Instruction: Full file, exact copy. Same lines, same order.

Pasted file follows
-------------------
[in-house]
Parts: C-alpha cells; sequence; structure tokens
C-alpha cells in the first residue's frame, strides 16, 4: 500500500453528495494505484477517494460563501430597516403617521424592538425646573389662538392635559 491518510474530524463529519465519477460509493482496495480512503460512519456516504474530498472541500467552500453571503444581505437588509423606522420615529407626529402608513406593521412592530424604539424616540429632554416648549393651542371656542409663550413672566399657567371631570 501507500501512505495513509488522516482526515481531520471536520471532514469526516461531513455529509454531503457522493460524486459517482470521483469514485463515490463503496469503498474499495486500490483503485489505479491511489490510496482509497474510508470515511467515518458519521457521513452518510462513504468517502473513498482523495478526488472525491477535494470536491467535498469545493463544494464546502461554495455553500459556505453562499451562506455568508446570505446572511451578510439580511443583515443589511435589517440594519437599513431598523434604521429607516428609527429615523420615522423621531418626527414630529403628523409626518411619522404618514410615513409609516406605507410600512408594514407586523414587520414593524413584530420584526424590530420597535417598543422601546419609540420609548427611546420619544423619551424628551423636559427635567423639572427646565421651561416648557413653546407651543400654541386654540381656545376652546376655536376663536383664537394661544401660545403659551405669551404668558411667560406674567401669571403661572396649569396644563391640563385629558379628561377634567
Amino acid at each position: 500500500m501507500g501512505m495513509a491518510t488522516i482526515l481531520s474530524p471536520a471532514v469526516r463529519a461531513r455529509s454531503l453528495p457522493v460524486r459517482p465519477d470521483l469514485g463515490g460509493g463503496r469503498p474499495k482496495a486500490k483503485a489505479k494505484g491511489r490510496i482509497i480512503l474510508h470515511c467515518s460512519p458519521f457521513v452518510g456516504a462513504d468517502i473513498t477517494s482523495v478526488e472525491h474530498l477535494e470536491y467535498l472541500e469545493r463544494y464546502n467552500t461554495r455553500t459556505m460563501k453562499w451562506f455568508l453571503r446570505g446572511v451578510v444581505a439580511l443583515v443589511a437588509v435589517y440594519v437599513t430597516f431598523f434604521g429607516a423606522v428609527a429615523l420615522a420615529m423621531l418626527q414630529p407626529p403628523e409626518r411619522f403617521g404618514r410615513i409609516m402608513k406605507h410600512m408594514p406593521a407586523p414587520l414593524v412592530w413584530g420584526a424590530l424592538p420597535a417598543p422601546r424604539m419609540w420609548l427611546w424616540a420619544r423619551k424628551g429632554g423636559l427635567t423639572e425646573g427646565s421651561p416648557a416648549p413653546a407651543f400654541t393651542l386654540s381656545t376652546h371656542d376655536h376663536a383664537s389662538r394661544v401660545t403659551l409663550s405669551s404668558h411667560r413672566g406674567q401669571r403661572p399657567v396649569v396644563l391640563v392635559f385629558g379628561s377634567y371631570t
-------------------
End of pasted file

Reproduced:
[in-house]
Parts: C-alpha cells; sequence; structure tokens
C-alpha cells in the first residue's frame, strides 16, 4: 500500500453528495494505484477517494460563501430597516403617521424592538425646573389662538392635559 491518510474530524463529519465519477460509493482496495480512503460512519456516504474530498472541500467552500453571503444581505437588509423606522420615529407626529402608513406593521412592530424604539424616540429632554416648549393651542371656542409663550413672566399657567371631570 501507500501512505495513509488522516482526515481531520471536520471532514469526516461531513455529509454531503457522493460524486459517482470521483469514485463515490463503496469503498474499495486500490483503485489505479491511489490510496482509497474510508470515511467515518458519521457521513452518510462513504468517502473513498482523495478526488472525491477535494470536491467535498469545493463544494464546502461554495455553500459556505453562499451562506455568508446570505446572511451578510439580511443583515443589511435589517440594519437599513431598523434604521429607516428609527429615523420615522423621531418626527414630529403628523409626518411619522404618514410615513409609516406605507410600512408594514407586523414587520414593524413584530420584526424590530420597535417598543422601546419609540420609548427611546420619544423619551424628551423636559427635567423639572427646565421651561416648557413653546407651543400654541386654540381656545376652546376655536376663536383664537394661544401660545403659551405669551404668558411667560406674567401669571403661572396649569396644563391640563385629558379628561377634567
Amino acid at each position: 500500500m501507500g501512505m495513509a491518510t488522516i482526515l481531520s474530524p471536520a471532514v469526516r463529519a461531513r455529509s454531503l453528495p457522493v460524486r459517482p465519477d470521483l469514485g463515490g460509493g463503496r469503498p474499495k482496495a486500490k483503485a489505479k494505484g491511489r490510496i482509497i480512503l474510508h470515511c467515518s460512519p458519521f457521513v452518510g456516504a462513504d468517502i473513498t477517494s482523495v478526488e472525491h474530498l477535494e470536491y467535498l472541500e469545493r463544494y464546502n467552500t461554495r455553500t459556505m460563501k453562499w451562506f455568508l453571503r446570505g446572511v451578510v444581505a439580511l443583515v443589511a437588509v435589517y440594519v437599513t430597516f431598523f434604521g429607516a423606522v428609527a429615523l420615522a420615529m423621531l418626527q414630529p407626529p403628523e409626518r411619522f403617521g404618514r410615513i409609516m402608513k406605507h410600512m408594514p406593521a407586523p414587520l414593524v412592530w413584530g420584526a424590530l424592538p420597535a417598543p422601546r424604539m419609540w420609548l427611546w424616540a420619544r423619551k424628551g429632554g423636559l427635567t423639572e425646573g427646565s421651561p416648557a416648549p413653546a407651543f400654541t393651542l386654540s381656545t376652546h371656542d376655536h376663536a383664537s389662538r394661544v401660545t403659551l409663550s405669551s404668558h411667560r413672566g406674567q401669571r403661572p399657567v396649569v396644563l391640563v392635559f385629558g379628561s377634567y371631570t